Ed Colby: ‘Beautiful’ days?
Events overtook this week’s column. Saturday night I drove up to the New Castle cemetery. The Coal Seam fire was mostly out of view, but the eastern sky pulsated shades of crimson and rose.
Before the fire, I wrote:
OK, it is pretty around here when the sun shines, but it kills me when people say, “What a beautiful day!” That’s like Noah saying “What a lovely shower!” while he loads the ark.
In case you just dropped in from Mars, this is a drought. Unless we get rain, Colorado agriculture, which is totally dependent on irrigation, will be devastated. Let’s not even discuss wildfires.
The latest cheerful news is that this was, on top of being another below-average snow year, a record-dry May.
Last week I was up Mamm Creek and Dry Hollow, on the south side of the Colorado River, helping Paul with his honeybees. Hay fields are stunted. Bindweed crowds the scattered seedlings in newly planted alfalfa. There’s no water.
Coming back home to Peach Valley, just west of New Castle, was like driving into the Garden of Eden.
Our ditch runs full – for now – but it’s not like people conserve. Let’s be honest. The Law of the West is “use it while you have it.” We have an environmentally correct, state-of-the-art, low-flow toilet. Every day we save a few gallons of water when we flush. That’s good. But I’ll give my apple trees 10,000 gallons by morning.
In Nevil Shute’s end-of-the-world novel, “On the Beach,” cobalt nuclear bombs destroy the Northern Hemisphere, and a group of people in Australia waits to die from windborne fallout. They try to live as if everything were normal. A couple plants a garden. Moira drinks. Dwight, the American naval commander, takes his submarine on maneuvers. That’s how it is waiting for the ditch to go dry. Everything’s OK now, but the ditch will go, and when it does, this little slice of paradise will wilt and die.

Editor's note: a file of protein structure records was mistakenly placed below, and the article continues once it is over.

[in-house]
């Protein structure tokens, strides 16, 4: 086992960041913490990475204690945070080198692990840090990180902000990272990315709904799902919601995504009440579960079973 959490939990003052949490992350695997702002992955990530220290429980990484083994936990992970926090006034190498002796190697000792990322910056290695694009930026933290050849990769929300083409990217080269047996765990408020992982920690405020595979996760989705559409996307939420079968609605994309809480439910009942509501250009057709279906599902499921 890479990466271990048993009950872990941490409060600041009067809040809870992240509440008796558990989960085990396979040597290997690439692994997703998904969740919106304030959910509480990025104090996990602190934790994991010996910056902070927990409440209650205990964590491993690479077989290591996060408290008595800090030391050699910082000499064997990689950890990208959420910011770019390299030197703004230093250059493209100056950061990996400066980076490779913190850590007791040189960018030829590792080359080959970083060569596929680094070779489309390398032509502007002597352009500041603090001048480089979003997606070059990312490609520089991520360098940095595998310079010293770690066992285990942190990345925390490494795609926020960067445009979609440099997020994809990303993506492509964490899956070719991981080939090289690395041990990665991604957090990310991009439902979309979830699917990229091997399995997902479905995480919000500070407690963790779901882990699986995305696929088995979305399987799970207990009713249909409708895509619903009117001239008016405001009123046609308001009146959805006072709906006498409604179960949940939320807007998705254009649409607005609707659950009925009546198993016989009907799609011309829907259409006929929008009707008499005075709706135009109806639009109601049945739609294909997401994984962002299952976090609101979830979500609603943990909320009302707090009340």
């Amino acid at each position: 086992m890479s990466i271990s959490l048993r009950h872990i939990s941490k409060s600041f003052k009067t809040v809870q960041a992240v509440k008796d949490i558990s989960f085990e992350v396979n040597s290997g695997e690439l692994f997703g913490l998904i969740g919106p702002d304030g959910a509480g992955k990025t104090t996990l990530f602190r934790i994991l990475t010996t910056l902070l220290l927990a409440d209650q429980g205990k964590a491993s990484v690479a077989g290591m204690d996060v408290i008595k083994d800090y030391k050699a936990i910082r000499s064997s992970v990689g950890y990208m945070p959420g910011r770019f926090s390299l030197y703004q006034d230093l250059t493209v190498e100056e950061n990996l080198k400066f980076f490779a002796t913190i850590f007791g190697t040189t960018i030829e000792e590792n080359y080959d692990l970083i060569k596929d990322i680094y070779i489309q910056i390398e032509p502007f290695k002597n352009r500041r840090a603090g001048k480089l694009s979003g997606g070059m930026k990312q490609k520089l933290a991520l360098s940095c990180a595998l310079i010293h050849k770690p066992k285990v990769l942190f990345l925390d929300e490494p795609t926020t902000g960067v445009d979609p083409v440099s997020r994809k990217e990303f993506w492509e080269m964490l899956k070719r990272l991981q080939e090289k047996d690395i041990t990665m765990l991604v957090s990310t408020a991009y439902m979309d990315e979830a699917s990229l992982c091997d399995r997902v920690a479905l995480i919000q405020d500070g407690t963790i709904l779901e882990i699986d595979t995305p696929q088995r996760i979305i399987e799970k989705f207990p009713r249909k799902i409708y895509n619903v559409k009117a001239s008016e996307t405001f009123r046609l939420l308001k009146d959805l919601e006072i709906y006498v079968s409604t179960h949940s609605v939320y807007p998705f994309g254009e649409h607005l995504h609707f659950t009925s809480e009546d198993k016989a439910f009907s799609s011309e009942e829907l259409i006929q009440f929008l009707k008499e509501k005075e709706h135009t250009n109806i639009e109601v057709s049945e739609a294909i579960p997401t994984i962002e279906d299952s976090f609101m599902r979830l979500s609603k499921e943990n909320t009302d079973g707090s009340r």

I don’t know what to do about my bees. The little darlings are in Aspen for now, and maybe for all summer. They’re currently feasting on dandelion, serviceberry, and chokecherry blossoms, and they’re making honey. They dutifully bring in very large quantities of pollen, and I go up every four days or so to empty the traps. A nice thing about Aspen is the bees follow the flowers up the mountain. When the dandelions finish at 8,000 feet, bees find them at 9,000. Where we live, only the irrigated valley floor supports abundant vegetation. But honey production in Aspen last summer was a bust after July 4.
The crop duster called a week ago and said he was finished in Peach Valley. I could bring the bees back any time. But flowers need water to produce nectar, and bees need nectar to make honey. Where are my best chances? Up in the mountains they might at least get some precipitation. Peach Valley doesn’t get much rain even in a normal year. Here, I’d be banking on ditch water.
Honeybees resist comprehension. Sometimes they make honey when everything’s wrong. Then when conditions are perfect, they disappoint you. You just never know.
Drought makes it tough on the bears, too, and they hit Paul’s yards with regularity. On Wallace Creek, west of Parachute, a bear repeatedly walked through live electric fences to get to beehives. Paul put a stop to that when he laid chicken wire on the ground to improve conductivity. A little rain probably helped that, too. One of the yards we visited last week had a smashed-down fence where a bear leaned over for a look-see.
Tuesday I’m helping Paul move bees onto Silt Mesa. I’m not taking a raincoat or even a jacket. I’m sure it’ll be a beautiful day.
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Milias: The dilemma in Aspen’s workforce housing is that it houses few of the workforce, and that must be acknowledged before it can be improved.